Skip to content

Efficient Early Immune Control of COVID-19 Predicts Favorable Long-term Adaptive Immunity

Key findings

  • To better understand immunity after COVID-19, this longitudinal study (up to 333 days) investigated the relationship between SARS-CoV-2–specific CD4+ memory T cells and persistent antibody responses
  • Blood samples were obtained from 61 convalescent patients who seroconverted during the first wave of the pandemic in Boston, before vaccines were available
  • SARS-CoV-2–specific CD4+ T cell populations differed across disease severities, in that individuals with mild symptoms had a greater proportion of T helper type 1 cells and circulating T follicular helper cells than those who had to be hospitalized
  • Individuals who exhibited sustained anti-spike antibody responses after symptom resolution also showed an increased proportion of circulating T follicular helper cells
  • COVID-19 vaccines should be designed to maximize response by these types of CD4+ T cells

As with other viral infections, the response of the adaptive immune system to SARS-CoV-2 relies on coordinated T and B cell responses. CD4+ T cells have a central role in long-term immunity because they differentiate into:

  • T helper type 1 (Th1) cells, which stimulate phagocytes and cytotoxic CD8+ T cells
  • T follicular helper (Tfh) cells, which promote high affinity and sustained antibody responses by B cells in germinal center reactions

To better understand immune memory to COVID-19, Ryan W. Nelson, MD, PhD, of the Center for Immunology and Inflammatory Diseases at Massachusetts General Hospital, Andrew D. Luster, MD, PhD, director of the Center and chief of the Division of Rheumatology, Allergy and Immunology at Mass General, and colleagues used an advanced method—peptide-major histocompatibility complex class II tetramers developed by James J. Moon, PhD, also of the Center—to directly identify CD4+ T cells that recognize SARS-CoV-2. Their report in Science Immunology adds to the growing body of evidence that the immune dysregulation associated with severe COVID-19 predicts less favorable long-term immunity.


The researchers conducted a longitudinal study of CD4+ T cell responses at the level of individual SARS-CoV-2 spike (S)- and nucleocapsid (N)-epitopes, along with paired antibody responses. Peripheral blood mononuclear cells (PBMC) and plasma were analyzed from convalescent patients who seroconverted during the first wave of the pandemic in Boston, before vaccines were available.

40 patients at Mass General had samples obtained between April 2020 and January 2021 (13–333 days after symptom onset). 21 patients at Brigham and Women's Hospital had samples obtained between August and November 2020 (150–242 days after symptom onset). Those cohorts included:

  • 52 patients with mild COVID-19 (no hospitalization)
  • Nine patients hospitalized with moderate to severe COVID-19, including six admitted to the ICU

Samples from the patients were compared with cryopreserved PBMC drawn from nine individuals before December 2019 as SARS-CoV-2 unexposed negative controls.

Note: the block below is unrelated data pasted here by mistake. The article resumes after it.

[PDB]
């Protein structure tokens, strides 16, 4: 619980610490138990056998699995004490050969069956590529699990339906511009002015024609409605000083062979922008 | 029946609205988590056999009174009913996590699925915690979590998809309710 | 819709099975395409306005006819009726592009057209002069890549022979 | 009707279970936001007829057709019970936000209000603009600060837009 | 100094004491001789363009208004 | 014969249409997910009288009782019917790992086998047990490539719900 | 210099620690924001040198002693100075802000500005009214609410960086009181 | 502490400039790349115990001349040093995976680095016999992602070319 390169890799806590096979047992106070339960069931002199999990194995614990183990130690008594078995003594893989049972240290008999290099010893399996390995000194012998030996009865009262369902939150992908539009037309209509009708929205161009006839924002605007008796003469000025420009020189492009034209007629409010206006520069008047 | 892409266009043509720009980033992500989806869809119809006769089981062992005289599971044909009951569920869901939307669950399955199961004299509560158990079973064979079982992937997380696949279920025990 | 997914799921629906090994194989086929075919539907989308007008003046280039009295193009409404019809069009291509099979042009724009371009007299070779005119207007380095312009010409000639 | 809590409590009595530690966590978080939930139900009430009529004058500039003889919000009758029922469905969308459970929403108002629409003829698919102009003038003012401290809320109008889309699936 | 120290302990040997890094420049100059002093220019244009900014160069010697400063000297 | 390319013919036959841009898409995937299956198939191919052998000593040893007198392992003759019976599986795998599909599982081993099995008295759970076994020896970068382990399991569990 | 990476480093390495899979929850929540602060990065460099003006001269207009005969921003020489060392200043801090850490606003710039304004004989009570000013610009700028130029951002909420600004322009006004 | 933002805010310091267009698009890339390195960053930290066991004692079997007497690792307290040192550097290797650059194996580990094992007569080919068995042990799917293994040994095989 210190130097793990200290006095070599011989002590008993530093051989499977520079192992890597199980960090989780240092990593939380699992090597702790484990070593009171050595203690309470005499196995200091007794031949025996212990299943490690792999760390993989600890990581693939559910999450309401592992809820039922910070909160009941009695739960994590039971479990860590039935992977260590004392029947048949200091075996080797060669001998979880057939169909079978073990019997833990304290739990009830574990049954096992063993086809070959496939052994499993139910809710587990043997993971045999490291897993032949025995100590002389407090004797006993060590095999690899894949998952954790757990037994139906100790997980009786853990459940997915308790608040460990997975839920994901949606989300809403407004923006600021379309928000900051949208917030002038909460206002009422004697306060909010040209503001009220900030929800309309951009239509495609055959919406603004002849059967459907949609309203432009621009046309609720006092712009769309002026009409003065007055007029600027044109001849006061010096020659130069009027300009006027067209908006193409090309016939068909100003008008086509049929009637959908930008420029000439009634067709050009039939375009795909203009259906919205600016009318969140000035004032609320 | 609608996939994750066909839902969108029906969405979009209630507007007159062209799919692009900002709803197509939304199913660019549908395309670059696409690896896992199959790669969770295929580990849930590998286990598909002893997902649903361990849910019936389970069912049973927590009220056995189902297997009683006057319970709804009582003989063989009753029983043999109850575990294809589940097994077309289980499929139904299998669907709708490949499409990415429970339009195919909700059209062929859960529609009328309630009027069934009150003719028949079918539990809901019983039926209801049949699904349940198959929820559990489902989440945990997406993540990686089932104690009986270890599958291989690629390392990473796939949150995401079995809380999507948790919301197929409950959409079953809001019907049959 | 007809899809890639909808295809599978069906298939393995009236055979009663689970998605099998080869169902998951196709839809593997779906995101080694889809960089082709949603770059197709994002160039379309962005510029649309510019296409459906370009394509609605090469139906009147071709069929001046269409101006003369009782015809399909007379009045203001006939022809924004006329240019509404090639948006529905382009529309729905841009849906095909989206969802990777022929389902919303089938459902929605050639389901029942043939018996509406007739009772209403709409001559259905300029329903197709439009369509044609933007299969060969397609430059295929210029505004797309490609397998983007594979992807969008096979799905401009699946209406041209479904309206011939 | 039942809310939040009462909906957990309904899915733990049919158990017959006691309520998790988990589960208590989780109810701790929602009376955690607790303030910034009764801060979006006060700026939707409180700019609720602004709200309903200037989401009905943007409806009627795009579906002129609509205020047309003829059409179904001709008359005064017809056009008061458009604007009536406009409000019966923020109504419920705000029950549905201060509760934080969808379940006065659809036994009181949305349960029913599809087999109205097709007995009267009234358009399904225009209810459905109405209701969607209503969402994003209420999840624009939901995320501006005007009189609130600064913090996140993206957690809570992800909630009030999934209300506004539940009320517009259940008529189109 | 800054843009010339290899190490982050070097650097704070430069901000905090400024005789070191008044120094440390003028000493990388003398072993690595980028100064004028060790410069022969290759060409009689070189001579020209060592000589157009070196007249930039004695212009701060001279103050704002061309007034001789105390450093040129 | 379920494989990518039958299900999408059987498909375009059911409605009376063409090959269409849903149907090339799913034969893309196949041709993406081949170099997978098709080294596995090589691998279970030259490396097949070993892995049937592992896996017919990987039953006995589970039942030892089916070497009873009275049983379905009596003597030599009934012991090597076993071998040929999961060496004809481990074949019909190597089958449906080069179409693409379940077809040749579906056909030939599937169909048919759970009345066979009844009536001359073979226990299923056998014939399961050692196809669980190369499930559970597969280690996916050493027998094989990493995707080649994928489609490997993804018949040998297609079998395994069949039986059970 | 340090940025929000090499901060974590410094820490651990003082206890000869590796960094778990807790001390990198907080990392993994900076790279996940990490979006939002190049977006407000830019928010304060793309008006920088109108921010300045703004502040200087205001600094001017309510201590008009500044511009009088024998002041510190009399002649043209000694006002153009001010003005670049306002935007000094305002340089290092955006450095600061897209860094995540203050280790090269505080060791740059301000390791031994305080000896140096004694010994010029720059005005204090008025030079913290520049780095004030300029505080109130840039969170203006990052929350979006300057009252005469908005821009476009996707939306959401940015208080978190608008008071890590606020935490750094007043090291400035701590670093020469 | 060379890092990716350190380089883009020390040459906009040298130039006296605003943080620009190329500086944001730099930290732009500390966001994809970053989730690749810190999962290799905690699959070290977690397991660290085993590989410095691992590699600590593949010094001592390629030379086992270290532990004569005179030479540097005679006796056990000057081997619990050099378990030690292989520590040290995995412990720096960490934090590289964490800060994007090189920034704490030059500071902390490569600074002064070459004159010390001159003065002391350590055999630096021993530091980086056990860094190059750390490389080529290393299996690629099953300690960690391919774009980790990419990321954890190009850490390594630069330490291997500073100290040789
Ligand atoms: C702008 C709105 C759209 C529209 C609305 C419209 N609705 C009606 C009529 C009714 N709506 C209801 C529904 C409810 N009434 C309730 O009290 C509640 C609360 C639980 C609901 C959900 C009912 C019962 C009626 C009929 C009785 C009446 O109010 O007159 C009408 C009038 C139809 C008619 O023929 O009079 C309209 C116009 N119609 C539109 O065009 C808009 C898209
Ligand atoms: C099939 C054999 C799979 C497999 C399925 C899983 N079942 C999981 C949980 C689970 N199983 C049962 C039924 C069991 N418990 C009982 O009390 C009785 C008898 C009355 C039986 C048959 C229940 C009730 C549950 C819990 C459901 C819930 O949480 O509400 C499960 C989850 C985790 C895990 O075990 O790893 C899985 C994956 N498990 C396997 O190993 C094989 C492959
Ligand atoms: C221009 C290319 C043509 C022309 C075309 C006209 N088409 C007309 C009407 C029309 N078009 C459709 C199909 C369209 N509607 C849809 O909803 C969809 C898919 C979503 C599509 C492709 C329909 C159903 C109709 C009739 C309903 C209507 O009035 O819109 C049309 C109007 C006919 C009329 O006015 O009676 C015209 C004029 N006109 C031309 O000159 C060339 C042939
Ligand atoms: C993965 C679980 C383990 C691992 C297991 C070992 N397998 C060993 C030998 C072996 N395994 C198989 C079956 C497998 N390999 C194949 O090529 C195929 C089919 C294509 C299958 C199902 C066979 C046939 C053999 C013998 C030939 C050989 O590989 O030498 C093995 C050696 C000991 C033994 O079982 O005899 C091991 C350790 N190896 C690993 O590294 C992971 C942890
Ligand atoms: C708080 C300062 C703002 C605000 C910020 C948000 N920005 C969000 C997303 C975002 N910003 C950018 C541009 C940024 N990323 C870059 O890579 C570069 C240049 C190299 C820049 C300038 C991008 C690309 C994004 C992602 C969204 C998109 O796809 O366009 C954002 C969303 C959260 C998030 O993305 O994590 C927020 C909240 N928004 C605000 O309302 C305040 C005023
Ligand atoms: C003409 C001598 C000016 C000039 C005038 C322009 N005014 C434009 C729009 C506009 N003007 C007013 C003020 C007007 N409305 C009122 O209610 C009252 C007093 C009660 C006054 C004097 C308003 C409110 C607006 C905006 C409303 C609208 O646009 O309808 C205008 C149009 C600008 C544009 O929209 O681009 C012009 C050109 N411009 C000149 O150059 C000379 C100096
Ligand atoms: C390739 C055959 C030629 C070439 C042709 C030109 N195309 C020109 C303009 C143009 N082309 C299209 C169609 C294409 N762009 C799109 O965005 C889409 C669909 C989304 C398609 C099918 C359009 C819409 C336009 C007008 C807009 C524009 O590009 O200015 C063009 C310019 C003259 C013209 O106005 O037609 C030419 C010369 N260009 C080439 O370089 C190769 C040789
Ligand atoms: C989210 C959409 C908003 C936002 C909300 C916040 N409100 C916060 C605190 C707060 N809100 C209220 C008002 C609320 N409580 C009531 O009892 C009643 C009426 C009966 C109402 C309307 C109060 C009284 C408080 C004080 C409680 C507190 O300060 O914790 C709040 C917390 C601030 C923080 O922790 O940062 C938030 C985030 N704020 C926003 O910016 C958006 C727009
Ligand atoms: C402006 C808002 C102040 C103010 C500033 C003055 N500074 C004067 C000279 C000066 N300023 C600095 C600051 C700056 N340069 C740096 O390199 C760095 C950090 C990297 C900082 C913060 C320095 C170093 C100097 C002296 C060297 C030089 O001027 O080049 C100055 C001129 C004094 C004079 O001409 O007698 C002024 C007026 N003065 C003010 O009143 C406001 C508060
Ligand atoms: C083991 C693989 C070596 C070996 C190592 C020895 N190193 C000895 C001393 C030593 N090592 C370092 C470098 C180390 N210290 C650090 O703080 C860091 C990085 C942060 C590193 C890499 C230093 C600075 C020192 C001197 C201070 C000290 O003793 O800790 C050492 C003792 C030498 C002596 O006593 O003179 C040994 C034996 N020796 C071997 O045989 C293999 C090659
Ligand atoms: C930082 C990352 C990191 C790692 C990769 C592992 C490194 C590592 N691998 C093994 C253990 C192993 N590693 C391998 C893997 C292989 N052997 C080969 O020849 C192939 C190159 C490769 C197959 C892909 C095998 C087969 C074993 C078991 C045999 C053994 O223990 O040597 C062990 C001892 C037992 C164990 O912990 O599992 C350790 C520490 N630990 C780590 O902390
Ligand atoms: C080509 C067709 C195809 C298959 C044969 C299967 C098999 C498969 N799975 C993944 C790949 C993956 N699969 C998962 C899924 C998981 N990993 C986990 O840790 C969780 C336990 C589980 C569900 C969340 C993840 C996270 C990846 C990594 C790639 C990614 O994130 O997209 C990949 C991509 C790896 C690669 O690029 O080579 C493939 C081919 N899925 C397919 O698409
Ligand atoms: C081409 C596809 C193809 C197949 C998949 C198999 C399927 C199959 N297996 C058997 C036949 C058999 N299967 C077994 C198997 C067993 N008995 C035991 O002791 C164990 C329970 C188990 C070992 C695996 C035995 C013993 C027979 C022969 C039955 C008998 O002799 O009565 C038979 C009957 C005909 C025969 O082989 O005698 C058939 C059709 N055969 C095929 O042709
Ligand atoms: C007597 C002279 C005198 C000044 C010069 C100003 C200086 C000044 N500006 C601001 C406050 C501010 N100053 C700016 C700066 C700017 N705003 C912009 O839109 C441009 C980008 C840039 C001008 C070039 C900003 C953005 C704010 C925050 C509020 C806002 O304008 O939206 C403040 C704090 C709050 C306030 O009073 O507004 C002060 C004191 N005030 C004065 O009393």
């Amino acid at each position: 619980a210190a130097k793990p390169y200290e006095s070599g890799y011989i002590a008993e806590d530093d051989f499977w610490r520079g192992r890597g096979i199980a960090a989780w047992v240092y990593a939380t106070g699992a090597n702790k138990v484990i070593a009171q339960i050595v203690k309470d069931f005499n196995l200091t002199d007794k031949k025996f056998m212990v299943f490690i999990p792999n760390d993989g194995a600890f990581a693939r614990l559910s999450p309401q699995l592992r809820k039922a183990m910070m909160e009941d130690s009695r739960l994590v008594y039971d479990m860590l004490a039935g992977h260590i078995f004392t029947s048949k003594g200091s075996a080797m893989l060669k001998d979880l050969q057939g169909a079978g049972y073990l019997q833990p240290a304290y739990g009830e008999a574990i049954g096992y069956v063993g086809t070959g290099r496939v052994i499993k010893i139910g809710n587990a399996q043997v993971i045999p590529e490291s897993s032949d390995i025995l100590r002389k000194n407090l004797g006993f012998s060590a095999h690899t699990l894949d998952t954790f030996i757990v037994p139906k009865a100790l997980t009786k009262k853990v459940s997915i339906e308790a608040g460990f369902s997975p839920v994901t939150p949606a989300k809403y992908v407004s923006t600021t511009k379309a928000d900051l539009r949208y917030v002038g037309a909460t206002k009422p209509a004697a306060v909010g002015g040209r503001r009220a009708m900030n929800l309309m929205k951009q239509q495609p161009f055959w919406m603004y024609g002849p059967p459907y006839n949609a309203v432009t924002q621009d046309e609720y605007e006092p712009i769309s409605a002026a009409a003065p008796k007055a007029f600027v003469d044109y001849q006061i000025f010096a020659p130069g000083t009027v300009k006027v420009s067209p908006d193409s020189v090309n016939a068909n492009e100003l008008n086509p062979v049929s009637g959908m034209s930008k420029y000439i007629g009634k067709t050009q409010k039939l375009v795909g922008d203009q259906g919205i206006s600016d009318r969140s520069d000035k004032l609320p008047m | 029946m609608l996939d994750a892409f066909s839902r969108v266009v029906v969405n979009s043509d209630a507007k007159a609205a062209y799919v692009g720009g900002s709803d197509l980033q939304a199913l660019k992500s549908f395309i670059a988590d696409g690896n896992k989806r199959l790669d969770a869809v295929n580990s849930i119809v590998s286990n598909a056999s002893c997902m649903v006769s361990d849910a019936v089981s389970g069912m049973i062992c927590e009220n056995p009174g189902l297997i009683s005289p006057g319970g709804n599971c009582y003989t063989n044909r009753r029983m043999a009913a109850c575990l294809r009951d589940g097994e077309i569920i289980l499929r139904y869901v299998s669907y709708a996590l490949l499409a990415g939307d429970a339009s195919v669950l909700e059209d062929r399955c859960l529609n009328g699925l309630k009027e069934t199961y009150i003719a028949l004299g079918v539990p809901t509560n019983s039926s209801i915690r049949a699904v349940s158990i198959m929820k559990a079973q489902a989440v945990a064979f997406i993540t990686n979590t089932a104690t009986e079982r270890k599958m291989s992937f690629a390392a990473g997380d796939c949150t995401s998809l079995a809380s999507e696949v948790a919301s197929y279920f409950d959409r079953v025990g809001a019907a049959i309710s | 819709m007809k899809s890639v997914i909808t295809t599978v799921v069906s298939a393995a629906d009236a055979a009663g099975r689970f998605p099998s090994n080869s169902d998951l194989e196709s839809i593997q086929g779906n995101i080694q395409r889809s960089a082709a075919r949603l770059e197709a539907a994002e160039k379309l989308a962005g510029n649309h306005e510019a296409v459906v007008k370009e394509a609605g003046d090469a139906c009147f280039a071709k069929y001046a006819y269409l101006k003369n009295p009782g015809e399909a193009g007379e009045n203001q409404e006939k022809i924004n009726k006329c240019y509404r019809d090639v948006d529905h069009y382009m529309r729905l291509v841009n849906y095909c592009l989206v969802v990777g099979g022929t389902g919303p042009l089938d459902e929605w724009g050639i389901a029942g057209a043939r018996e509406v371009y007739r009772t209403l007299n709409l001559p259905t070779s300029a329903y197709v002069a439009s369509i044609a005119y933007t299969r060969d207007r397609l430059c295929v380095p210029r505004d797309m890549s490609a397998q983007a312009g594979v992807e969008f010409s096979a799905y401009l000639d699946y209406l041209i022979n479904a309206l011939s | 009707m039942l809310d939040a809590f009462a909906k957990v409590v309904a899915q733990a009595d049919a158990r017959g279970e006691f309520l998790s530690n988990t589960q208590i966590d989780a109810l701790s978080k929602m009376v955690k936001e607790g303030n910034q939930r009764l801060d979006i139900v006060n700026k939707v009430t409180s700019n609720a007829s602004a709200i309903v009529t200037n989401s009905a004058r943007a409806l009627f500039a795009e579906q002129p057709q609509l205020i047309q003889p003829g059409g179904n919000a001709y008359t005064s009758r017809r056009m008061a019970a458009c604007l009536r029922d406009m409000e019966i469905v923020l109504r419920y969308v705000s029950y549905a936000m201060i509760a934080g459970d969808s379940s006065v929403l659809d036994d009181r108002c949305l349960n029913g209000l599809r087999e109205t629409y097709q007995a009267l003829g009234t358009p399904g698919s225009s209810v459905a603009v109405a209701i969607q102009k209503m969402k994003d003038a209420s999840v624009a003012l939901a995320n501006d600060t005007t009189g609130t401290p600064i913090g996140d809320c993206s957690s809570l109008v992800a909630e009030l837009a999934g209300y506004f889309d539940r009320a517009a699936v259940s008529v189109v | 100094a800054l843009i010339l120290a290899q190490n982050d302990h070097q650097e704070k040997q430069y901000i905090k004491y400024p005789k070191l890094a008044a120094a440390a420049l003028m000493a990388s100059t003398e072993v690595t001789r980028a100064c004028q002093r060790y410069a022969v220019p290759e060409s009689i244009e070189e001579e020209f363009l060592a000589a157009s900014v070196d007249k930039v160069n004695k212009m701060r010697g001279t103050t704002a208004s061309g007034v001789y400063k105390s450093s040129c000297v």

Principal Results

Compared with the pre-pandemic controls, most patients demonstrated expanded populations of circulating S- and N–specific CD4+ memory T cells. Those cells were evident throughout the follow-up period after symptom onset.

The makeup of the SARS-CoV-2–specific T cell populations varied, though, by COVID-19 severity:

  • No hospitalization required—Higher frequencies of Th1 or circulating Tfh cells
  • Hospitalization for moderate to severe symptoms—Lower frequencies of Th1 and circulating Tfh cells

The research team also analyzed a subset of individuals with mild symptoms and sustained antibody responses at or above the initial level throughout the study. They also showed an increased frequency of circulating Tfh cells.

Implications for Vaccine Development

Individuals with milder disease may be better equipped to re-engage germinal centers and generate new antibodies with higher affinity and breadth during subsequent exposures to SARS-CoV-2, including its variants.

The findings also support the existing immunological theory that optimal antibody responses require robust CD4+ T cell help. COVID-19 vaccines should be designed to maximize responses by that component of the adaptive immune system.

Visit the Center for Immunology & Inflammatory Diseases

Learn about the Division of Rheumatology, Allergy and Immunology

Related topics


Zachary S. Wallace, MD, MSc, Naomi J. Patel, MD, and colleagues determined retrospectively that the risk of death from COVID-19 is twice as high in patients who use anti-CD20 monoclonal antibodies for the treatment of immune-mediated diseases versus COVID-19 patients in the general population.


Yuqing Zhang, DSc, and colleagues in the Division of Rheumatology, Allergy and Immunology at Massachusetts General Hospital found the incidence of COVID-19 is higher among patients with rheumatoid arthritis than in the general population, regardless of medication use and multiple other potential confounders.